Thursday, June 23, 2016

Rather than relying on selective information supplied by the employer, the court itself should review the challenged investigative report relied on by the employer


Rather than relying on selective information supplied by the employer, the court itself should review the challenged investigative report relied on by the employer
2016 NY Slip Op 04422, Appellate Division, Second Department

The petitioner [Petitioner], a tenured teacher, filed a complaint with her employer, a school district, alleging that two teachers in her department were bullying and harassing her. 

Following a preliminary investigation of the complaint by the School District’s Director of Human Resources, the School Board [Board] retained an attorney to conduct an investigation and prepare a written report for the Board's consideration.

Ultimately the Board determined that there was insufficient evidence to conclude that the alleged misconduct rose to the level of "harassment, bullying, discriminatory behavior and/or hostile environment" toward Petitioner.*

Petitioner then commenced a CPLR Article 78 proceeding to review the Board's determination and to compel the production of the investigation report submitted to the Board by the attorney.

Supreme Court denied Petitioner’s motion to annul the Board's determination, but, determining that the Board and the School District had waived any attorney-client privilege as to the investigation report, granted that branch of her petition seeking to compel the production of the report. Both parties appealed from the respective portions of the judgment adverse to them.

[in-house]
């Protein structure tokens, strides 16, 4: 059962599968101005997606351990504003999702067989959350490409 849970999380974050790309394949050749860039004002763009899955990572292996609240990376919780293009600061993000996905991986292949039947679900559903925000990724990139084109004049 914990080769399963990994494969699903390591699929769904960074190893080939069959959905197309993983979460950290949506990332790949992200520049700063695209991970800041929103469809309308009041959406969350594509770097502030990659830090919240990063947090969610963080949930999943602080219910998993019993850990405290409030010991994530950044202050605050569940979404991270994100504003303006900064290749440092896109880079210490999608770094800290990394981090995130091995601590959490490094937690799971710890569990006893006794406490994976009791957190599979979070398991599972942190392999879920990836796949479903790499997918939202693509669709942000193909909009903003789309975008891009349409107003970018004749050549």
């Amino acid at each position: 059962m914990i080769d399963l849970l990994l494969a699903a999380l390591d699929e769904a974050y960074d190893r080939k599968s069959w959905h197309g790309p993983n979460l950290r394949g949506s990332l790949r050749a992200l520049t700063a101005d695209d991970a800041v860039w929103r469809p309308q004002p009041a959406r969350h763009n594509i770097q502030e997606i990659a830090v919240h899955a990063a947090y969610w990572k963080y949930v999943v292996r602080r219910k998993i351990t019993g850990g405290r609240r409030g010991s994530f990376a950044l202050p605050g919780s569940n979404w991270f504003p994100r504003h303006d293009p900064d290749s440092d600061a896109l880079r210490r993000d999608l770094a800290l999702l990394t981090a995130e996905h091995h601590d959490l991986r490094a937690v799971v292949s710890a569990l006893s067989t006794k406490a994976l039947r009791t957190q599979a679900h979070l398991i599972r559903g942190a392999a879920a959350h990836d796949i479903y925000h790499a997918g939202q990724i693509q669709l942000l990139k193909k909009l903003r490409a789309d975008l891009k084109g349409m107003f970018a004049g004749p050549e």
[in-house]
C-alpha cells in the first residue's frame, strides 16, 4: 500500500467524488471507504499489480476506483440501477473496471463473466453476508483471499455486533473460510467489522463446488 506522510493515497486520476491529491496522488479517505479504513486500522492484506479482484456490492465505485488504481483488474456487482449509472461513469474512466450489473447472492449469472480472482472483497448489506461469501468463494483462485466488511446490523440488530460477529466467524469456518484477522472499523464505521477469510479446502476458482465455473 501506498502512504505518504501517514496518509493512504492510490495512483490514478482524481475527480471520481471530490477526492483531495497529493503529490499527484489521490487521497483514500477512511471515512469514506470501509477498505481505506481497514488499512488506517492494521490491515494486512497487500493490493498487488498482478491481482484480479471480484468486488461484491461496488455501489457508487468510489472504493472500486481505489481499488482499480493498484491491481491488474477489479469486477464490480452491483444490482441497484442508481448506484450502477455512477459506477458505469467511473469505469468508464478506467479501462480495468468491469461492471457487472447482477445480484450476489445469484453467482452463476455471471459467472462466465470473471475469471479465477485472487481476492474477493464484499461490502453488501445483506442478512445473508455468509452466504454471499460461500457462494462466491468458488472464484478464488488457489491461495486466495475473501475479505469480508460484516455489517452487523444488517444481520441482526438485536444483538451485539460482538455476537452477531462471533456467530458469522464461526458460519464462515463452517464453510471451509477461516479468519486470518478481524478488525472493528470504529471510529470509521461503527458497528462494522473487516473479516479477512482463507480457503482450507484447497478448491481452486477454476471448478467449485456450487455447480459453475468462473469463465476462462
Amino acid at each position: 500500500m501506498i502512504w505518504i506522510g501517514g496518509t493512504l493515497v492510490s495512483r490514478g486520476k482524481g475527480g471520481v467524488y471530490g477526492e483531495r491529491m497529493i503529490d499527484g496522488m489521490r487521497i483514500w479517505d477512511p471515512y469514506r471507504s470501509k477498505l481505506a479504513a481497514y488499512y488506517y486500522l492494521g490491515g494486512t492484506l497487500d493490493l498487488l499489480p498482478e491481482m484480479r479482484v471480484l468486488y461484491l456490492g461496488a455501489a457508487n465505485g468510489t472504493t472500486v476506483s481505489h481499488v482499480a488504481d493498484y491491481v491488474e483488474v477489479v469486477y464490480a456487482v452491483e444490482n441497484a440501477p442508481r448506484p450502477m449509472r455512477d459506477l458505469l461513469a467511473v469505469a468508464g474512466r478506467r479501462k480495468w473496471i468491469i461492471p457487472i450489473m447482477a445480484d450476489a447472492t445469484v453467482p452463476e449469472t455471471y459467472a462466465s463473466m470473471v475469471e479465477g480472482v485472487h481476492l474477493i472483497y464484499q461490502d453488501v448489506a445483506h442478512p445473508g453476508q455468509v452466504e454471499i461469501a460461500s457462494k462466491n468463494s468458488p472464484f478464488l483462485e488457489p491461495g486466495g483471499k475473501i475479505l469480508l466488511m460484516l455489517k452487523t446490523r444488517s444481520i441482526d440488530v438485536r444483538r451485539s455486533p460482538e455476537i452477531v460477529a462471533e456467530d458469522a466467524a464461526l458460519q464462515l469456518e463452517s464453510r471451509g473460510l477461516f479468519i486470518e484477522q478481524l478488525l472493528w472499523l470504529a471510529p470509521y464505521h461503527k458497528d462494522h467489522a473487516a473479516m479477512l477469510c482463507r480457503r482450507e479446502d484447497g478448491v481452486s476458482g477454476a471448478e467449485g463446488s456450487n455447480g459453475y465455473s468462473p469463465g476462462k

The Appellate Division ruled that “under the circumstances,” Supreme Court should have reviewed the investigation report in camera* before determining whether the Board's determination was arbitrary or capricious rather than relying on selective information submitted by the Board and the School District.

Further, said the court, Supreme Court also erred in determining that the Board and the School District had waived the attorney-client privilege with respect to the investigation report without first conducting an in camera review of the report.

Reversing the Supreme Court’s judgment “insofar as appealed and cross-appealed” the Appellate Division remitted the matter to the Supreme Court to conduct an in camera review of the investigation report and then to make a new determinations of the branches of the petition seeking to annul the Board's determination and to compel disclosure of the investigation report.

* The Appellate Division’s decision states that the Board noting that “… the relationship between [Petitioner] and the two other teachers had become an impediment to the effective operation of the …  department … directed the school's administration to take appropriate remedial action, including conducting workplace sensitivity training.

** A review of documents by the court in his or her chambers.

The decision is posted on the Internet at:

Handbooks focusing on State and Municipal Public Personnel Law continue to be available for purchase via the links provided below:

The Discipline Book at http://thedisciplinebook.blogspot.com/

Challenging Adverse Personnel Decisions at http://nypplarchives.blogspot.com

The Disability Benefits E-book: at http://section207.blogspot.com/

Layoff, Preferred Lists at http://nylayoff.blogspot.com/

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